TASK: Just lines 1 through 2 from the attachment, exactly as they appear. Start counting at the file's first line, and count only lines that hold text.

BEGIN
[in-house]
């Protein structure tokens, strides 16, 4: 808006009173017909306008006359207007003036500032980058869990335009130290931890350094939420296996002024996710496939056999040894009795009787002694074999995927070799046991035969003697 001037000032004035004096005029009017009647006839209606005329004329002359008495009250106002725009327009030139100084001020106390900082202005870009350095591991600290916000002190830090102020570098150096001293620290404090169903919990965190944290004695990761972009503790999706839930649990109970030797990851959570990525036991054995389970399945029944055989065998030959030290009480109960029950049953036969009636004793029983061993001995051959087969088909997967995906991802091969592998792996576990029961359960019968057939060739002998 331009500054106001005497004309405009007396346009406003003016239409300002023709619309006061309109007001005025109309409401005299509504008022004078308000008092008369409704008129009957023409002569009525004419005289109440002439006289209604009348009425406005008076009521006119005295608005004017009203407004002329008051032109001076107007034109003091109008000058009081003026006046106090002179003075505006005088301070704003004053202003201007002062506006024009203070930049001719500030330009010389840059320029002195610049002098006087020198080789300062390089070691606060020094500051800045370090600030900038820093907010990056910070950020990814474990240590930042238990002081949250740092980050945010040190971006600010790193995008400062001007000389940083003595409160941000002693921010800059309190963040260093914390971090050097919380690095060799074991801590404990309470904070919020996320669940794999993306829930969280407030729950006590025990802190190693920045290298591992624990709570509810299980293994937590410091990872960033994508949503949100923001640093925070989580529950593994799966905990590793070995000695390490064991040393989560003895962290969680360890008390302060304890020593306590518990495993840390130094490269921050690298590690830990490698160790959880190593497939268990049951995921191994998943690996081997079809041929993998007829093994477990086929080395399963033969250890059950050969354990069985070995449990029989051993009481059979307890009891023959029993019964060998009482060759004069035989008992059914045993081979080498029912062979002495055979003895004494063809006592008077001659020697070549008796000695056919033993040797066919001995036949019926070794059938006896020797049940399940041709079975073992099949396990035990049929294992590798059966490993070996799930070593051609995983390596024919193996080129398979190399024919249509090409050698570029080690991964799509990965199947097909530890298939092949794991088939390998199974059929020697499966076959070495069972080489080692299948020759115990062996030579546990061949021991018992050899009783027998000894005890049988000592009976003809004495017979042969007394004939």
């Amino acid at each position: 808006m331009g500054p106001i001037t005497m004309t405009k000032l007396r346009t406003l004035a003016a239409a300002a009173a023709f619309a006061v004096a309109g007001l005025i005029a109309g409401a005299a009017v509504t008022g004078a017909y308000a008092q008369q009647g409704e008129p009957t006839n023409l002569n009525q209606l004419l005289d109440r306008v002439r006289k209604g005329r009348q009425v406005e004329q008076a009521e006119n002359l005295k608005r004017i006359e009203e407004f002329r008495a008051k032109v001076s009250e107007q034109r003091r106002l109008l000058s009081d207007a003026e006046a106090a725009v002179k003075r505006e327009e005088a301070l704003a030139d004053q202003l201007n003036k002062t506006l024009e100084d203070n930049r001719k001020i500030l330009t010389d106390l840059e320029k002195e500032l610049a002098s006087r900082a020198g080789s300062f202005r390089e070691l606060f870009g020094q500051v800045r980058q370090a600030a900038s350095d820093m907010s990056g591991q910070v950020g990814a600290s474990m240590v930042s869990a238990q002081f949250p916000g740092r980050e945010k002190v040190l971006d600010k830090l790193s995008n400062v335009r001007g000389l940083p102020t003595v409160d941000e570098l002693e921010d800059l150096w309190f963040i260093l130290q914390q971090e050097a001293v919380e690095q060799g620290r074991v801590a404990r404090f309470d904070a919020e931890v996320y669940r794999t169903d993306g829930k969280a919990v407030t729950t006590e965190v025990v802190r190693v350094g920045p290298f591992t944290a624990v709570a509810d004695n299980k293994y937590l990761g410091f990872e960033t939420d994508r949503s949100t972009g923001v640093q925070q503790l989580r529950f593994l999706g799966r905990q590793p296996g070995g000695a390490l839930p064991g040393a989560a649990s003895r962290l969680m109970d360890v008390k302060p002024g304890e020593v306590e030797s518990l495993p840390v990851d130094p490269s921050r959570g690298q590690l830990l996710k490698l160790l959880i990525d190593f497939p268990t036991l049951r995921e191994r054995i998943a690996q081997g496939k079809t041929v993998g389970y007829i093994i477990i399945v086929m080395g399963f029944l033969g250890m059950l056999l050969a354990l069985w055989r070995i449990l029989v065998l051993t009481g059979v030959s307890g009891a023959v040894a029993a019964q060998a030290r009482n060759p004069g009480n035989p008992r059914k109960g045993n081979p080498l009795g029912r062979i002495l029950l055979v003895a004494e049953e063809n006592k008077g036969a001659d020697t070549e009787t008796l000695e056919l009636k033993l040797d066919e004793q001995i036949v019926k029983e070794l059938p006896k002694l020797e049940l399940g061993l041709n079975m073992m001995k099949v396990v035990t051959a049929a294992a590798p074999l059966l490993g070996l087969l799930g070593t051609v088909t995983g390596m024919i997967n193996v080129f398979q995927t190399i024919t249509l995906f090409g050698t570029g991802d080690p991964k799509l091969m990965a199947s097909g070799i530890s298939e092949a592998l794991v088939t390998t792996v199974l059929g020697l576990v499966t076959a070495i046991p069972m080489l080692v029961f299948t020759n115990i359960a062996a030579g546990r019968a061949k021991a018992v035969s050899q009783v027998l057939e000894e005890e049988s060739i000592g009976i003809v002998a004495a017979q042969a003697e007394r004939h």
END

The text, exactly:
[in-house]
């Protein structure tokens, strides 16, 4: 808006009173017909306008006359207007003036500032980058869990335009130290931890350094939420296996002024996710496939056999040894009795009787002694074999995927070799046991035969003697 001037000032004035004096005029009017009647006839209606005329004329002359008495009250106002725009327009030139100084001020106390900082202005870009350095591991600290916000002190830090102020570098150096001293620290404090169903919990965190944290004695990761972009503790999706839930649990109970030797990851959570990525036991054995389970399945029944055989065998030959030290009480109960029950049953036969009636004793029983061993001995051959087969088909997967995906991802091969592998792996576990029961359960019968057939060739002998 331009500054106001005497004309405009007396346009406003003016239409300002023709619309006061309109007001005025109309409401005299509504008022004078308000008092008369409704008129009957023409002569009525004419005289109440002439006289209604009348009425406005008076009521006119005295608005004017009203407004002329008051032109001076107007034109003091109008000058009081003026006046106090002179003075505006005088301070704003004053202003201007002062506006024009203070930049001719500030330009010389840059320029002195610049002098006087020198080789300062390089070691606060020094500051800045370090600030900038820093907010990056910070950020990814474990240590930042238990002081949250740092980050945010040190971006600010790193995008400062001007000389940083003595409160941000002693921010800059309190963040260093914390971090050097919380690095060799074991801590404990309470904070919020996320669940794999993306829930969280407030729950006590025990802190190693920045290298591992624990709570509810299980293994937590410091990872960033994508949503949100923001640093925070989580529950593994799966905990590793070995000695390490064991040393989560003895962290969680360890008390302060304890020593306590518990495993840390130094490269921050690298590690830990490698160790959880190593497939268990049951995921191994998943690996081997079809041929993998007829093994477990086929080395399963033969250890059950050969354990069985070995449990029989051993009481059979307890009891023959029993019964060998009482060759004069035989008992059914045993081979080498029912062979002495055979003895004494063809006592008077001659020697070549008796000695056919033993040797066919001995036949019926070794059938006896020797049940399940041709079975073992099949396990035990049929294992590798059966490993070996799930070593051609995983390596024919193996080129398979190399024919249509090409050698570029080690991964799509990965199947097909530890298939092949794991088939390998199974059929020697499966076959070495069972080489080692299948020759115990062996030579546990061949021991018992050899009783027998000894005890049988000592009976003809004495017979042969007394004939």